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Presented from Issue 97
What a fantastic year it has been already! The eastern side of the state has been producing some extraordinary fishing, including the appearance of some very solid striped marlin and yellowfin tuna. It would seem that the fishing has improved greatly since last year, as more and more big, trophy sized fish have been landed, lost or sighted. One thing I am really impressed with this year, is the size of the yellowfin that have been caught off the one and only game fishing capital of Tasmania, St. Helens! Not too long ago, I was lucky enough to have seen a huge yellowfin swimming beside our boat, the Terminator. Unfortunately though, for us, after a long battle on considerably heavy tackle, the line gave way and the fish was lost. Jamie Harris was on the rod, and I can assure you all right now, it was a very quiet few moments aboard the boat after the fish snapped the line and powered back off into the depths.

Presented from Issue 97
Before you charge into this article expecting to read about the best trout in Tasmania I should warn you that it relates to the highest ones not the fattest.

It is also fraught with danger to write about something that may not be totally correct as there are still a few remote tarns that I haven’t got to yet and probably never will. There are also some higher places I have found to be devoid of trout that some sneaky specimens may now have swam up into.

Having said all this it is my belief that the highest water in Tasmania to contain brown trout is an unnamed water at around 1290m south west of Turrana Heights. We have named it Lake Australia. It is a headwater tarn on one of several streams that flow into the western side of Pillans Lake. So drag out the Pillans 1:25000 map and follow the stream that runs up through Pencil Pine Tarn to a water roughly shaped like Australia. Now read on about how to get there and what to expect on the way. Maybe it is not for this season, but why not put it on the list for later in the year.

Presented from Issue 97
Rebounding stocks of Eastern Australian Salmon along the eastern coast and a revealing study into the salmon’s life history have prompted Fisheries NSW to refine the balance between conservation, sport and industry.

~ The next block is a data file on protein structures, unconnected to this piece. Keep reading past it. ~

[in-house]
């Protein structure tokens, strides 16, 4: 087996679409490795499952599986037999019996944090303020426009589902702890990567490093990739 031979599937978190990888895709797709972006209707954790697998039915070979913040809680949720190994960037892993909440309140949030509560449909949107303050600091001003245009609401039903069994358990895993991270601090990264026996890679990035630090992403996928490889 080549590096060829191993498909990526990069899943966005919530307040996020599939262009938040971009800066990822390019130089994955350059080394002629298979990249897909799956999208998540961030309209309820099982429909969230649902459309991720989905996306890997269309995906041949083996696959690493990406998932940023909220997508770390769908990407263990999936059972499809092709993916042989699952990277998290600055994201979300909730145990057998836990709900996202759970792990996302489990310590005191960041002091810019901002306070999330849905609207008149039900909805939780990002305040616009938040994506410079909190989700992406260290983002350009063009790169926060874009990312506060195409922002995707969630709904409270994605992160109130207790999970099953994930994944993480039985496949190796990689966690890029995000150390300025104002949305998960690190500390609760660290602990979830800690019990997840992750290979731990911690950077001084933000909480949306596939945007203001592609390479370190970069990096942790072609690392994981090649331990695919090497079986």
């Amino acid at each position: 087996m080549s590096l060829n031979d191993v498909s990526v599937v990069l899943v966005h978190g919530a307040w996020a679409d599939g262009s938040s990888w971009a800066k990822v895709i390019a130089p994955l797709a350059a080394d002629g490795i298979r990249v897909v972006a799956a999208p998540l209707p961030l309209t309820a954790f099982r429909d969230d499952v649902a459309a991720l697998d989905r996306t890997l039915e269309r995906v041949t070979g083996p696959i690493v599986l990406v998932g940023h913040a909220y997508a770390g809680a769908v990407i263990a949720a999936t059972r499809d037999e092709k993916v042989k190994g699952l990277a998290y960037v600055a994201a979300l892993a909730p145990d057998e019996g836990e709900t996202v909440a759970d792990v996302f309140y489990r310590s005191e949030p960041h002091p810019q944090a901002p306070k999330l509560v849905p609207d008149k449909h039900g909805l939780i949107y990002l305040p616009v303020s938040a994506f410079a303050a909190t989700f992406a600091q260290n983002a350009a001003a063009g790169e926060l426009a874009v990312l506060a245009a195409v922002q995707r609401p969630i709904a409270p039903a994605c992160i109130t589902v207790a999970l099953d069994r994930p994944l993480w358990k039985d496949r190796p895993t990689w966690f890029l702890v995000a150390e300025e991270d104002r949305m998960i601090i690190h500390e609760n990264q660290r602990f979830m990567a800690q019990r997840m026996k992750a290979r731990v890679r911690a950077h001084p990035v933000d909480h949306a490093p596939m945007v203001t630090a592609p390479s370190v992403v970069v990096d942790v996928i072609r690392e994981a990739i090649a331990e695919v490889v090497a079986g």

Research findings from an FRDC-funded project have resulted in Fisheries NSW relaxing a 10- year restriction on the commercial take of Eastern Australian Salmon along the NSW coast, north of Barrenjoey Head.

The revised management code for northern NSW replaced a daily bycatch limit of 100 kilograms and permits allowing fishers to retain Eastern Australian Salmon as bait, with a 224-tonne-a-year commercial fishery as of 1 December 2011.

Presented from Issue 96
Traditionally the age old art of fish taxidermy has involved the preserving, mounting and painting of the fishes skin and head to craft a life like trophy. In more recent times fibreglass fish reproductions or ‘repro’s’ have become available, offering the trophy hunter a viable alternative. Indeed, a well crafted repro can look as good and natural as a well made skin mount.

I was inspired to touch on this subject after hearing secondhand comments that ‘skin mounts don’t last!’ That’s true if the mount wasn’t made correctly in the first place. We’ve all seen the withered and colourless mounts hanging on pub and tackle shop walls, of hardly recognisable specimens caught 20 or 30 yrs ago, and in some cases not that long ago. Well, fish taxidermy has come a long way since those days, with modern techniques and products developed specifically for the industry there is no reason why a properly crafted skin mount should not last a lifetime.

96 bream 01Presented from Issue 96